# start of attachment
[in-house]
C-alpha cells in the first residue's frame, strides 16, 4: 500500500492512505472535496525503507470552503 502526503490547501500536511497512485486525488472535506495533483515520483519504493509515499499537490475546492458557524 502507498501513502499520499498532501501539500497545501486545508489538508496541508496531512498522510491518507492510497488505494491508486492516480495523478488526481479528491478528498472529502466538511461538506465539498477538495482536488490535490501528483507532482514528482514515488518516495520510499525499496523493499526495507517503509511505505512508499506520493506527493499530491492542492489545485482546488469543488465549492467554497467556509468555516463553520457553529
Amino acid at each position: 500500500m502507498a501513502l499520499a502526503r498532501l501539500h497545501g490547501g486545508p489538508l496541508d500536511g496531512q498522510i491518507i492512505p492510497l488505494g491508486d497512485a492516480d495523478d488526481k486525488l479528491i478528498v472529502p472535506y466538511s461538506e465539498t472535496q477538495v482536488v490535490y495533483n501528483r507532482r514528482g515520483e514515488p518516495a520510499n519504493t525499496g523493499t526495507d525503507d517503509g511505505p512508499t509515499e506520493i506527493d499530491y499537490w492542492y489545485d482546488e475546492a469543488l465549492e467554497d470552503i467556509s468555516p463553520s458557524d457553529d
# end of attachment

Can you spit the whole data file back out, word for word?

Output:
[in-house]
C-alpha cells in the first residue's frame, strides 16, 4: 500500500492512505472535496525503507470552503 502526503490547501500536511497512485486525488472535506495533483515520483519504493509515499499537490475546492458557524 502507498501513502499520499498532501501539500497545501486545508489538508496541508496531512498522510491518507492510497488505494491508486492516480495523478488526481479528491478528498472529502466538511461538506465539498477538495482536488490535490501528483507532482514528482514515488518516495520510499525499496523493499526495507517503509511505505512508499506520493506527493499530491492542492489545485482546488469543488465549492467554497467556509468555516463553520457553529
Amino acid at each position: 500500500m502507498a501513502l499520499a502526503r498532501l501539500h497545501g490547501g486545508p489538508l496541508d500536511g496531512q498522510i491518507i492512505p492510497l488505494g491508486d497512485a492516480d495523478d488526481k486525488l479528491i478528498v472529502p472535506y466538511s461538506e465539498t472535496q477538495v482536488v490535490y495533483n501528483r507532482r514528482g515520483e514515488p518516495a520510499n519504493t525499496g523493499t526495507d525503507d517503509g511505505p512508499t509515499e506520493i506527493d499530491y499537490w492542492y489545485d482546488e475546492a469543488l465549492e467554497d470552503i467556509s468555516p463553520s458557524d457553529d